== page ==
• Financial Empowerment & Economic Justice Resources
  • Employment Resources & Information
  • Implementing & Sustaining Voluntary Services (a Trauma-Informed Approach)
  • Legal Information & Resources
  • Technology, Confidentiality, & Privacy Information
  • Templates & Tip Sheets for Program Policies & Guidelines
  • National Housing Resources

NNEDV is grateful to all of the transitional housing programs, coalitions, and national partners who helped in the creation of this toolkit by responding to questions about what would be helpful and sharing additional resources to be included.

Housing continues to be the highest unmet need for domestic violence survivors and the work of these programs is critical. NNEDV hopes that this toolkit provides guidance and information to ease and support their work. This toolkit will continue to be developed as more helpful resources are identified.

Please check out the toolkit and share with others:

 www.nnedv.org/thtools

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Annotation: 

This model policy for prosecutors and judges on imposing, modifying, and lifting criminal no-contact orders in domestic violence cases addresses the following factors: victim safety, the identification of victim motivations, recognizing victim intimidation, assessing risk and lethality, and assessments regarding the modification of no-contact orders.

 

 

Abstract: 

The model policy presented acknowledges that there is no universal approach to imposing, modifying, or lifting no-contact orders in domestic violence cases, because every case is different; however, the model advises that in each case, prosecutors and judges must obtain as much relevant information as possible in order to administer justice, protect victims, and hold offenders accountable. This paper outlines the factors in a domestic-violence case that should be examined when deciding whether to issue, modify, or lift no-contact orders. Victim safety is the top priority in a court’s deciding whether to issue, modify, or lift a no-contact order. It should not be assumed that a strict no-contact order guarantees victim safety. Research has shown that domestic violence victims are at greatest risk when perpetrators perceive that the victim wants to end the relationship; therefore, no-contact orders can, in some cases, trigger an intensified effort to prevent the victim from leaving the relationship. Factors in examining such a dynamic are the victim’s intent to either end or rehabilitate the relationship, indications that the perpetrator is intimidating the victim to retreat from court involvement in matters related to the victim’s safety, and an assessment of the risk that the perpetrator will attempt to kill the victim rather than lose control over her. Regarding the decision about modifying no-contact orders, this may be a better strategy than lifting a no-contact order entirely, particularly when safety concerns are evident. 46 notes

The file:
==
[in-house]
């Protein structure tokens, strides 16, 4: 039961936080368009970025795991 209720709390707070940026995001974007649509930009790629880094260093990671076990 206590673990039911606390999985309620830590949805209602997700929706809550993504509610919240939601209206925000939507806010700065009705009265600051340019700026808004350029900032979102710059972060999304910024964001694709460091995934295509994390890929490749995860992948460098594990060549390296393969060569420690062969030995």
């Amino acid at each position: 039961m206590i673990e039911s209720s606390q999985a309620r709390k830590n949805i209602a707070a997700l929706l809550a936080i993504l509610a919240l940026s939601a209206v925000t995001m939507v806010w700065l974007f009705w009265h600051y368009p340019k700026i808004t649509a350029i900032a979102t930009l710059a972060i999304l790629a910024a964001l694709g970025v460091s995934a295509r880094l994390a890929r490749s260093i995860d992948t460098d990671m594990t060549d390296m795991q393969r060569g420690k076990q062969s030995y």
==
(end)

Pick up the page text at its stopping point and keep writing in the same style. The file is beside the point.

FULL TEXT PDF FREE ONLINE

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The U.S. government has launched a pilot program authorizing three Native American tribes to prosecute non-Natives accused of sexual and relationship violence against Natives on tribal land.

When President Obama signed the Violence Against Women Reauthorization Act (VAWA) in 2013, he enacted legislation that allows Native American tribes to use their own courts to prosecute non-Natives accused of committing dating and domestic violence against Natives on tribal land. The jurisdictional changes take effect in March 2015 but a pilot program, coordinated by the Department of Justice (DOJ), has authorized three tribes to exercise the prosecutions starting this week.

Tribal authority over non-Natives is not new but was completely halted in 1978. Five years previously, a non-Native named Mark David Oliphant was arrested for assaulting a Suquamish tribal policeman on the Port Madison Indian Reservation in Washington state. Oliphant argued that the tribe didn’t hold criminal jurisdiction in the matter. The Suquamish tribe held that its inherent tribal sovereignty allowed it to maintain law and order on its land, up to and including arresting and prosecuting non-Native suspects.

The Supreme Court sided with Oliphant, however, gutting tribal jurisdiction over non-Natives for crimes committed on tribal land. It did so not just for the Suquamish, but for all federally recognized tribes. And because local and state agencies don’t hold criminal jurisdiction on tribal lands, all non-Natives suspected of committing crimes on those lands for the last 40 years or so have been held accountable only by federal prosecutors. U.S. Attorneys are few in comparison to the number of cases that pile up so only the most serious of charges are ever investigated and prosecuted.